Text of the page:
Copyright 2017 Mario V. Farina
Shakespir Edition, License Notes
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Mario V. Farina
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I stared at the computer monitor. “Where has Abbie’s Future Gone?” I exclaimed audibly.
“What was that, Professor,” my student assistant, Jason, asked?
“I was mumbling to myself, Jason,” I replied. “I made a test today of the FA by pointing the wand at the students in my class, and I was looking at the display. It was set for only three months into the future and everyone is there except Abbie Wallace. Do you know her?”
“Yes I do, Professor. Very smart girl!”
“Like you,” I asked? He smiled.
We were in my office discussing a project. Jason Perkins was indeed very smart, even more than that, he was brilliant! He had been in my advanced physics class, but I suspect he knew more about the subject I was teaching than I did. When I was asked by the Department Manager to work on a Future Analyzer, or FA, as we called it, I asked that Jason serve as my assistant. I could think of no one who could assist me better.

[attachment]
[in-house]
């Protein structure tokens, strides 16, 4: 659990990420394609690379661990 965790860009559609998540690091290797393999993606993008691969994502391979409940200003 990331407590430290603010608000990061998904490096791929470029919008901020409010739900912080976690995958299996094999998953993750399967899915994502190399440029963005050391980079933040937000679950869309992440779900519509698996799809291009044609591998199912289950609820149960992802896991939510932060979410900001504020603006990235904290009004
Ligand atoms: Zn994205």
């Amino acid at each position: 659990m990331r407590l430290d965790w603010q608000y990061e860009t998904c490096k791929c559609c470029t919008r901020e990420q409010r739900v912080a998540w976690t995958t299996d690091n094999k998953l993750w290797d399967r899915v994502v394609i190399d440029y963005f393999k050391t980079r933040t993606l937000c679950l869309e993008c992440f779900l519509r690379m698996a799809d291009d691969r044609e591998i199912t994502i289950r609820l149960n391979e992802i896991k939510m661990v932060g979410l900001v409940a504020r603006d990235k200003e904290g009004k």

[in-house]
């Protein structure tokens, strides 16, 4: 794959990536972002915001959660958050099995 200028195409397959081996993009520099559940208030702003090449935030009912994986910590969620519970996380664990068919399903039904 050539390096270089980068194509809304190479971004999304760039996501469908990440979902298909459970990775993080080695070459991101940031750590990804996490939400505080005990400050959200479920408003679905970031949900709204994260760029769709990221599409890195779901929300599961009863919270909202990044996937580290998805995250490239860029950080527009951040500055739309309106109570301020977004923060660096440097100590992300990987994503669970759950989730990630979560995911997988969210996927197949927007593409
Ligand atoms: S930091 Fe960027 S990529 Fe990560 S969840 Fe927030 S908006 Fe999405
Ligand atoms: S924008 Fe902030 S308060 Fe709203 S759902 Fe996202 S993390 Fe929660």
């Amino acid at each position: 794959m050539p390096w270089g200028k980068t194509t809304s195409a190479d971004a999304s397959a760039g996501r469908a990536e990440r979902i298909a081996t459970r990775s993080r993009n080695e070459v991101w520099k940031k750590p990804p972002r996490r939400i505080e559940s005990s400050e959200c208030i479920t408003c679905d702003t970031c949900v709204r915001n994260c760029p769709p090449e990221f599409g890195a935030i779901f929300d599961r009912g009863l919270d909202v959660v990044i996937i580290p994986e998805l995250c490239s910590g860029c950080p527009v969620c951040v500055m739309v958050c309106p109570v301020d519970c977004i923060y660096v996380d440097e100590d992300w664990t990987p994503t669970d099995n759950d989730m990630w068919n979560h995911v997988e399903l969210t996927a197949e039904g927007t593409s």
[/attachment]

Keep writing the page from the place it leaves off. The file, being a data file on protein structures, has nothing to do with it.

“Jason, I didn’t tell the students what I was doing because I didn’t want them to think I was intruding their privacy. The Analyzer is capable of looking many years into the future. Even you and I have no idea exactly how far. And, where I’m concerned, I don’t want to know more than what is necessary to complete what we’re doing within the time frame allowed.”
Jason, a young, twenty-year-old lad, was in his second year at the University. He was tall and thin with jet-black hair. He wore horn-rim glasses, which gave him an intellectual appearance. His school records indicated he had scored IQs that were almost off the chart.
“You said something about Abbie Wallace’s future,” Jason commented.